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Cellphones Android Handhelds Software

Protect Your Android Phone By Killing All Its Crapware 201

jfruh writes "Like Windows, Android has built a dominant market share because any hardware manufacturer can license it — and as they did with Windows, those manufacturers are loading up Android devices with their own proprietary crapware. Although the process is a bit convoluted, you can get this crapware off your phone — and in doing so you'll actually make the device more secure."
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Protect Your Android Phone By Killing All Its Crapware

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  • Hooray (Score:5, Insightful)

    by egr ( 932620 ) on Thursday November 07, 2013 @10:41AM (#45355967) Journal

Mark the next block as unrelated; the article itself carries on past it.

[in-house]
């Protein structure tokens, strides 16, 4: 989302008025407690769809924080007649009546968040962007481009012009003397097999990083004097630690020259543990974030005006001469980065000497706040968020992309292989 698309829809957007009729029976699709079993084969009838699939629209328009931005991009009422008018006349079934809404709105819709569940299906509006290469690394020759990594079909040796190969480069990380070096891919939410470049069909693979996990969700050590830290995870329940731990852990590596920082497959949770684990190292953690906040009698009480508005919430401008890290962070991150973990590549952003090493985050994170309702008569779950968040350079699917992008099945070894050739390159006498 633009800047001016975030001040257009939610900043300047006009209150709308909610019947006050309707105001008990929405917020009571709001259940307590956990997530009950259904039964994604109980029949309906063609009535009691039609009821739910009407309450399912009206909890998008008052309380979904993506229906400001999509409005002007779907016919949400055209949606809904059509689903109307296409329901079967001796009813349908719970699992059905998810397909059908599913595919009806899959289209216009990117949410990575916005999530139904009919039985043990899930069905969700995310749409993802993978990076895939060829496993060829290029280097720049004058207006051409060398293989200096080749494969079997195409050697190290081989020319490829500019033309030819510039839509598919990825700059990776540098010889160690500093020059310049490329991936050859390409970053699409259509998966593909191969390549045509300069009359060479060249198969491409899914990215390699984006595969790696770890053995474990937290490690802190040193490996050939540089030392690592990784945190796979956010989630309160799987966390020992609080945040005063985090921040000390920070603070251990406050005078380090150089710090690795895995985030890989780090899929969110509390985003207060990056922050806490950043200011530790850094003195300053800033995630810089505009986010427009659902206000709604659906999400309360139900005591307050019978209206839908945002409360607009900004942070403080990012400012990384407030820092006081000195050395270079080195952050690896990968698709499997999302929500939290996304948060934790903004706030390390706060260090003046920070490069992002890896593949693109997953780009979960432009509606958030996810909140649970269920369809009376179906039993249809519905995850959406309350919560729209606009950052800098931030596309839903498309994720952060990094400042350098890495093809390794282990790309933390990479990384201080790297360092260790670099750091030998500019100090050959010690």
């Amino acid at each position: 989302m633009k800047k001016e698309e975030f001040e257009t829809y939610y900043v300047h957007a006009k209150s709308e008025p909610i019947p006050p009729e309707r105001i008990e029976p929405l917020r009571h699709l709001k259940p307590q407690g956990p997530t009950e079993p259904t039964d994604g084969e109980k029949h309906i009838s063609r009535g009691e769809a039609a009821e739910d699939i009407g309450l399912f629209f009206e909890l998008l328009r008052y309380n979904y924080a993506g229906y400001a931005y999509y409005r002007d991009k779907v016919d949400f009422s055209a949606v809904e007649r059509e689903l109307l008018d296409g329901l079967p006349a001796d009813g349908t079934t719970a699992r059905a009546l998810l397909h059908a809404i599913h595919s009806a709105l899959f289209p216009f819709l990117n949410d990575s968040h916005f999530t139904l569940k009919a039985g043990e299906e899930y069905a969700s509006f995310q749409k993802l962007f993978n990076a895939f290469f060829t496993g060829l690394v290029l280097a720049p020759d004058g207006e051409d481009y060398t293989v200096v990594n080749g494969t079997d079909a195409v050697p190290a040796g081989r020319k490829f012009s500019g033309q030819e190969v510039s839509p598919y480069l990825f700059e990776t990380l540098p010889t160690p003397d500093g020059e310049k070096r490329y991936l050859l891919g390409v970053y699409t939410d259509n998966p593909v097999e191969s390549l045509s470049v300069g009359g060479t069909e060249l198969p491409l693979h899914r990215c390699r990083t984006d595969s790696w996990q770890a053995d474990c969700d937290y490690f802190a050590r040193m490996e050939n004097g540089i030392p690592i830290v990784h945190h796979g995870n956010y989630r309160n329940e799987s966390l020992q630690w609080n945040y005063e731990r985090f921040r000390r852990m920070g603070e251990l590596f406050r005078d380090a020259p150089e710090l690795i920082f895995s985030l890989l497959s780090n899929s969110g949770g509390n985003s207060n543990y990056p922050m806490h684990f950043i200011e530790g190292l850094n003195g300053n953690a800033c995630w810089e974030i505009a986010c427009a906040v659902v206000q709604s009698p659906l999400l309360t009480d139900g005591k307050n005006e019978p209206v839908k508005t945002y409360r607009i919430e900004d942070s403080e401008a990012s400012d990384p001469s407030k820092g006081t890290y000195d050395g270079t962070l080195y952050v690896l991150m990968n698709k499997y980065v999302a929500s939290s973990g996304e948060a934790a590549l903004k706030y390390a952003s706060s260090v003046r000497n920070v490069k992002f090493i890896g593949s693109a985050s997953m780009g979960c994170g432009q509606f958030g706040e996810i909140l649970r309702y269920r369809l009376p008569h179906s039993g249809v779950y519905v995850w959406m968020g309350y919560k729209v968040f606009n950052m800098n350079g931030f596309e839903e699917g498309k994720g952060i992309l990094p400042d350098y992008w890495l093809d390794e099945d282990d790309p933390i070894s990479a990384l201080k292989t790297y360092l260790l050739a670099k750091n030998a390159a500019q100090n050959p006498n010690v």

Some guy found new button in application management settings... good for him! However the summary is misleading, it does not get the crapware off, it just disables the applications.
    • he did give information on how to completely remove them, specifically stating that you needed to "root" your phone (giving a link to how to do it) and then gave a link to an app which allows you to really remove the crapware after having rooted your phone...
      • by egr ( 932620 )
        True that, I guess I missed it because it was just one paragraph at the end. However app disabling still seems to be the main focus of the article.
  • Disable is disabled (Score:5, Informative)